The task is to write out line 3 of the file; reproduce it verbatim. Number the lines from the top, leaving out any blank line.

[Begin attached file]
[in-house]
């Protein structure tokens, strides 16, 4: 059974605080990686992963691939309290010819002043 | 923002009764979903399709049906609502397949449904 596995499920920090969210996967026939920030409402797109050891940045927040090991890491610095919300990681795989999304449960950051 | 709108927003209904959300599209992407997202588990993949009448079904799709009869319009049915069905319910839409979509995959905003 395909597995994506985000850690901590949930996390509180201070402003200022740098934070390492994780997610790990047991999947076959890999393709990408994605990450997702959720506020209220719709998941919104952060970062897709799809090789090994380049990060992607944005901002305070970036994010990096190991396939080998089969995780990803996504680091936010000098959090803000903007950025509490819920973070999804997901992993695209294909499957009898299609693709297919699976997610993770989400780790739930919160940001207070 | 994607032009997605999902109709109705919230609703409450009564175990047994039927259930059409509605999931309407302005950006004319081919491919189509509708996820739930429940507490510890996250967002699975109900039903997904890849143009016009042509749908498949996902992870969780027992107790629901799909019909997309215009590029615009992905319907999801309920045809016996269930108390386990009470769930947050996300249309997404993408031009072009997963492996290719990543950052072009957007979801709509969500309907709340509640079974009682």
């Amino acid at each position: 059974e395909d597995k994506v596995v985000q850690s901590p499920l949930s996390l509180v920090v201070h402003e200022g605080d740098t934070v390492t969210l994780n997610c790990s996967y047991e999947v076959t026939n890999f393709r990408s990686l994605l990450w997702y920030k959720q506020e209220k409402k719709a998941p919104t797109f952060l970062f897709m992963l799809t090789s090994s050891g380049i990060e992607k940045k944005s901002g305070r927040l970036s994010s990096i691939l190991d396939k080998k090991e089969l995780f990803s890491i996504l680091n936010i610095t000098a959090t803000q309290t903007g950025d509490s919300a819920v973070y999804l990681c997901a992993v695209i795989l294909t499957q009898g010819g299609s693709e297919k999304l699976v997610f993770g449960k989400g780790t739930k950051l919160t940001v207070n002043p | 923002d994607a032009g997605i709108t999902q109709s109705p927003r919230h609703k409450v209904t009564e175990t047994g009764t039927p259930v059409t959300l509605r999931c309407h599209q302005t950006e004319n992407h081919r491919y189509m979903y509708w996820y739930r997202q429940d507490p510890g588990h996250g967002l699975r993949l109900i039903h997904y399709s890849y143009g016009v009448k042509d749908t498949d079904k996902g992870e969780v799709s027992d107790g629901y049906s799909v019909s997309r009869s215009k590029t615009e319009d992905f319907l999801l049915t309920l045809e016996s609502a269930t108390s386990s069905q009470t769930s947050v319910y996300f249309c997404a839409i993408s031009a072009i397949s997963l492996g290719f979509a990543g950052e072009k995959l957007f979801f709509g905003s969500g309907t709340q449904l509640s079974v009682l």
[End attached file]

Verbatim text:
């Amino acid at each position: 059974e395909d597995k994506v596995v985000q850690s901590p499920l949930s996390l509180v920090v201070h402003e200022g605080d740098t934070v390492t969210l994780n997610c790990s996967y047991e999947v076959t026939n890999f393709r990408s990686l994605l990450w997702y920030k959720q506020e209220k409402k719709a998941p919104t797109f952060l970062f897709m992963l799809t090789s090994s050891g380049i990060e992607k940045k944005s901002g305070r927040l970036s994010s990096i691939l190991d396939k080998k090991e089969l995780f990803s890491i996504l680091n936010i610095t000098a959090t803000q309290t903007g950025d509490s919300a819920v973070y999804l990681c997901a992993v695209i795989l294909t499957q009898g010819g299609s693709e297919k999304l699976v997610f993770g449960k989400g780790t739930k950051l919160t940001v207070n002043p | 923002d994607a032009g997605i709108t999902q109709s109705p927003r919230h609703k409450v209904t009564e175990t047994g009764t039927p259930v059409t959300l509605r999931c309407h599209q302005t950006e004319n992407h081919r491919y189509m979903y509708w996820y739930r997202q429940d507490p510890g588990h996250g967002l699975r993949l109900i039903h997904y399709s890849y143009g016009v009448k042509d749908t498949d079904k996902g992870e969780v799709s027992d107790g629901y049906s799909v019909s997309r009869s215009k590029t615009e319009d992905f319907l999801l049915t309920l045809e016996s609502a269930t108390s386990s069905q009470t769930s947050v319910y996300f249309c997404a839409i993408s031009a072009i397949s997963l492996g290719f979509a990543g950052e072009k995959l957007f979801f709509g905003s969500g309907t709340q449904l509640s079974v009682l």